Sunderland boss claims Covid vaccine could be to blame for player’s ‘inflamed heart’
Sunderland boss Lee Johnson claims the Covid vaccine could be behind his goalkeeper Lee Burge’s exclusion from playing with an ‘inflamed heart’ – and says ‘it often happens after those injections – as 25% of EFL players continue to dodge the jab
- Lee Johnson has suggested the Covid hit could be to blame for Lee Burge’s heart problem
- Burge, 29, was ruled out of action for five weeks due to an ‘inflamed heart’
- British Heart Foundation found ‘rare cases’ of heart inflammation after stroke
- But Johnson said it ‘seems to be happening a lot after these injections or Covid’
- Data released by the EFL in December showed 25% of players were still unpitched
Sunderland manager Lee Johnson has claimed the heart problems affecting his goalkeeper Lee Burge could have been caused by his Covid vaccine.
Burge, 29, has been ruled out of action for the Ligue 1 side for up to five weeks due to an “inflamed heart”.
The goalkeeper was one of several Sunderland players to contract Covid-19 in early January but, while the others returned to action, Burge was unable to do so due to a persistent heart problem .
Lee Johnson has claimed the heart problems affecting Sunderland goalkeeper Lee Burge could have been caused by a Covid blow
Goalkeeper Burge has been ruled out of action for five weeks due to an ‘inflamed heart’
The goalkeeper was one of several Sunderland players to contract Covid-19 in early January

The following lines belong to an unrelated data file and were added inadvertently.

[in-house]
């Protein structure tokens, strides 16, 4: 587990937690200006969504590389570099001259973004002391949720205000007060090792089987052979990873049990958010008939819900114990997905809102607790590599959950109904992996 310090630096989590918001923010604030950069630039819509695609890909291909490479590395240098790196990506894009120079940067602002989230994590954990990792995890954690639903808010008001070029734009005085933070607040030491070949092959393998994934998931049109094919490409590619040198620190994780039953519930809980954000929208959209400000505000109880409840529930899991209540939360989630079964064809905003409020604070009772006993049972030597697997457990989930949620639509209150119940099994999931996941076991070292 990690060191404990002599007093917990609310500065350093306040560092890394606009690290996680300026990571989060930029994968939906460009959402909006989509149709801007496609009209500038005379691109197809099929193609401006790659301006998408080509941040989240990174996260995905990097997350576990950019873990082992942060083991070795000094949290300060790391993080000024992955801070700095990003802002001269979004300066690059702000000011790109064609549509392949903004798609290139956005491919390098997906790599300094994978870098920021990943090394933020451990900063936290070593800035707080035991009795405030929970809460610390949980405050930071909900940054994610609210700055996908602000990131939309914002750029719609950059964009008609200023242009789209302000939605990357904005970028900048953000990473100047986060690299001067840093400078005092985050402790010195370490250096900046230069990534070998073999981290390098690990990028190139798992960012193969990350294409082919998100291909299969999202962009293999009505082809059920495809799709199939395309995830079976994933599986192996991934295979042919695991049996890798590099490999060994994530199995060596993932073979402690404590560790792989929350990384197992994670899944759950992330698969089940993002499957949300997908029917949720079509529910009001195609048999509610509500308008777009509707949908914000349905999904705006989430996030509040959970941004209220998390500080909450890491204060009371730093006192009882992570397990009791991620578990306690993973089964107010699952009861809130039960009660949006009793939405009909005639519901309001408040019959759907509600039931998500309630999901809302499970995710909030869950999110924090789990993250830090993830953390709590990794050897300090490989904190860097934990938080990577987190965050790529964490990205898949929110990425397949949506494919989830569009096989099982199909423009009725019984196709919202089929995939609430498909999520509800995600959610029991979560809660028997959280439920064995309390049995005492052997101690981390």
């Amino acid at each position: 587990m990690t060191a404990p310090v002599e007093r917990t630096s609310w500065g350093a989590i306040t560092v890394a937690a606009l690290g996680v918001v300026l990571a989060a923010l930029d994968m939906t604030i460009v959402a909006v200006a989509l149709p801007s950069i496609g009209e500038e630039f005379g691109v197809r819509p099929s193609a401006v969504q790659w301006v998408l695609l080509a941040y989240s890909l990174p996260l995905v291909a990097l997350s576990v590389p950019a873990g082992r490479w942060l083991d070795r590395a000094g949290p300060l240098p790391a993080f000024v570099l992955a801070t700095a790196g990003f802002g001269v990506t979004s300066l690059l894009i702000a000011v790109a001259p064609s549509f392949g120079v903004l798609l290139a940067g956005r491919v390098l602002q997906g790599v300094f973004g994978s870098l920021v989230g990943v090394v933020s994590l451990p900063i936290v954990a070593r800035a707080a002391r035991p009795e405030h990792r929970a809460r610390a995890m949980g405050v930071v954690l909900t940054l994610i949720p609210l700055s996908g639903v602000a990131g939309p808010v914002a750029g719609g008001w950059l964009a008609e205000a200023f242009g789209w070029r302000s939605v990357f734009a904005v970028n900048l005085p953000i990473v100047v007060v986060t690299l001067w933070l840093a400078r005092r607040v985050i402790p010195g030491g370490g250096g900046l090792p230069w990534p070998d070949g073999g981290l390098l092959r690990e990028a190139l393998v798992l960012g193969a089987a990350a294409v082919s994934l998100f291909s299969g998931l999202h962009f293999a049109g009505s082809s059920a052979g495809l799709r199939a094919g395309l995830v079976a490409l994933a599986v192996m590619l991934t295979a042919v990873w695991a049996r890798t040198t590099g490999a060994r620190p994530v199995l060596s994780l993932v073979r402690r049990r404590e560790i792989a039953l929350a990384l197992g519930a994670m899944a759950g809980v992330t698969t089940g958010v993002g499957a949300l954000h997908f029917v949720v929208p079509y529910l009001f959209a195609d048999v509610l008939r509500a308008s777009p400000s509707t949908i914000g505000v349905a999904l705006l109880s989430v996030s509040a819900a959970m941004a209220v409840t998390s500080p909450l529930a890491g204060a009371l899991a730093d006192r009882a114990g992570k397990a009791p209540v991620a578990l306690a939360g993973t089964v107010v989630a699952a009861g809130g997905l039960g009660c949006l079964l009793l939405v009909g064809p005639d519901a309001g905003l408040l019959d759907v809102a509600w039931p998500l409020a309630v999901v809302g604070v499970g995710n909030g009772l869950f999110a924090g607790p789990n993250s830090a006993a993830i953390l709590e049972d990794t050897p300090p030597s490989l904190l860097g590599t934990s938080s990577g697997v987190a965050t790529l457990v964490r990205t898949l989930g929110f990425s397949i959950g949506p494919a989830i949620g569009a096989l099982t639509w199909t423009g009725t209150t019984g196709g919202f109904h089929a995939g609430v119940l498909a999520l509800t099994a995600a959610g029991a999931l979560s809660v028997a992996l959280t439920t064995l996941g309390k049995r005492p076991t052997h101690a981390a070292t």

According to The Mirror, Burge was told as part of his treatment that he should not let his heart rate exceed 100 beats per minute during light training sessions.
Research from the British Heart Foundation says there have been ‘rare cases of myocarditis’ – inflammation of the heart muscle – after people received the Moderna Covid vaccine.
Cases are found “even more rarely” in members of the public who have received the Pfizer vaccine.
Of these cases of myocarditis after a Covid hit, the British Heart Foundation found they were ‘generally mild’ with heart function ‘returning to normal’ in most.
But Johnson said in his pre-match press conference on Friday that it “seems to be happening a lot after these injections or Covid.”
The 40-year-old said: “It seems to happen a lot after these injections or Covid.
“The weighting would be on Covid but you can’t rule out, I guess, vaccination.
“I don’t know, I’m not a doctor. I get the information and the first thought is the player. Is he fit and well and surviving it well and has a long career.
Johnson then retracted his view slightly, admitting it was “probably Covid” that caused the problem.
He added: “It’s probably a bit controversial. I do not know the answer. I would be ill-advised to quote like that.
“Burge wasn’t particularly happy with how he felt during that time. It could be a crossover when he had Covid and when he had the vaccine. It’s not clear what caused it, it’s probably the Covid.
Burge played nine times for the Black Cats, including their League Cup loss to Arsenal
“He has 4-5 weeks where he has to keep his heart rate below 100 bpm and have blood tests and hope it goes back to normal.
“The care of the individual must be at the fore. Respect goes to the physio and doctor department. We don’t want anything terrible to happen. Any sign of a heartbeat or not feeling well and we have the right checks and he is reported and should fully recover.
Data from December showed around 75 per cent of players in the EFL – in which Sunderland play – were fully vaccinated, had a single shot or intended to be vaccinated.
Double-vaccinated players totaled 59%, 16% were scheduled to receive the vaccine, while 25% of players did not intend to be vaccinated at the time.
Burge has been widely used as a substitute for Sunderland’s No.1 keeper Thorben Hoffman this season.
However, he played nine times for the Black Cats, including in December’s League Cup quarter-final loss to Arsenal.